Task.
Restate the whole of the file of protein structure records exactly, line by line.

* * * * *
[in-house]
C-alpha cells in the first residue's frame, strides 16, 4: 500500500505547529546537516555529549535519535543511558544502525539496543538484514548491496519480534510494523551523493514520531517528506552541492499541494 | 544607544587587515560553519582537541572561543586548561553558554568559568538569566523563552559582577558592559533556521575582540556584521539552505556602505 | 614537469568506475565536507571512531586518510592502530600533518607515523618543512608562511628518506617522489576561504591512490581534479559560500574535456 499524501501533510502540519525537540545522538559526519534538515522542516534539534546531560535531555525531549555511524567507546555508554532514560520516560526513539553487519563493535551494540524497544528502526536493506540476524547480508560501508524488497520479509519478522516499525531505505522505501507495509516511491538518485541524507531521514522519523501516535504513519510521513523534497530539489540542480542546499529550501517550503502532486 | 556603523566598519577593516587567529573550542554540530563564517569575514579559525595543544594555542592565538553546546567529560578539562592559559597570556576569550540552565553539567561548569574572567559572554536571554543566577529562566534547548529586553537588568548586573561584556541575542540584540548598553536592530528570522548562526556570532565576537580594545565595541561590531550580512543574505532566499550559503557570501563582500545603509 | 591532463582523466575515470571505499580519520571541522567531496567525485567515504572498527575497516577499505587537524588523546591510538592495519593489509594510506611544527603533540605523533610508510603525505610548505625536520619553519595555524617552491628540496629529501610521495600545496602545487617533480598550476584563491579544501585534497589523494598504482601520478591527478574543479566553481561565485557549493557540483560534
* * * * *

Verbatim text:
[in-house]
C-alpha cells in the first residue's frame, strides 16, 4: 500500500505547529546537516555529549535519535543511558544502525539496543538484514548491496519480534510494523551523493514520531517528506552541492499541494 | 544607544587587515560553519582537541572561543586548561553558554568559568538569566523563552559582577558592559533556521575582540556584521539552505556602505 | 614537469568506475565536507571512531586518510592502530600533518607515523618543512608562511628518506617522489576561504591512490581534479559560500574535456 499524501501533510502540519525537540545522538559526519534538515522542516534539534546531560535531555525531549555511524567507546555508554532514560520516560526513539553487519563493535551494540524497544528502526536493506540476524547480508560501508524488497520479509519478522516499525531505505522505501507495509516511491538518485541524507531521514522519523501516535504513519510521513523534497530539489540542480542546499529550501517550503502532486 | 556603523566598519577593516587567529573550542554540530563564517569575514579559525595543544594555542592565538553546546567529560578539562592559559597570556576569550540552565553539567561548569574572567559572554536571554543566577529562566534547548529586553537588568548586573561584556541575542540584540548598553536592530528570522548562526556570532565576537580594545565595541561590531550580512543574505532566499550559503557570501563582500545603509 | 591532463582523466575515470571505499580519520571541522567531496567525485567515504572498527575497516577499505587537524588523546591510538592495519593489509594510506611544527603533540605523533610508510603525505610548505625536520619553519595555524617552491628540496629529501610521495600545496602545487617533480598550476584563491579544501585534497589523494598504482601520478591527478574543479566553481561565485557549493557540483560534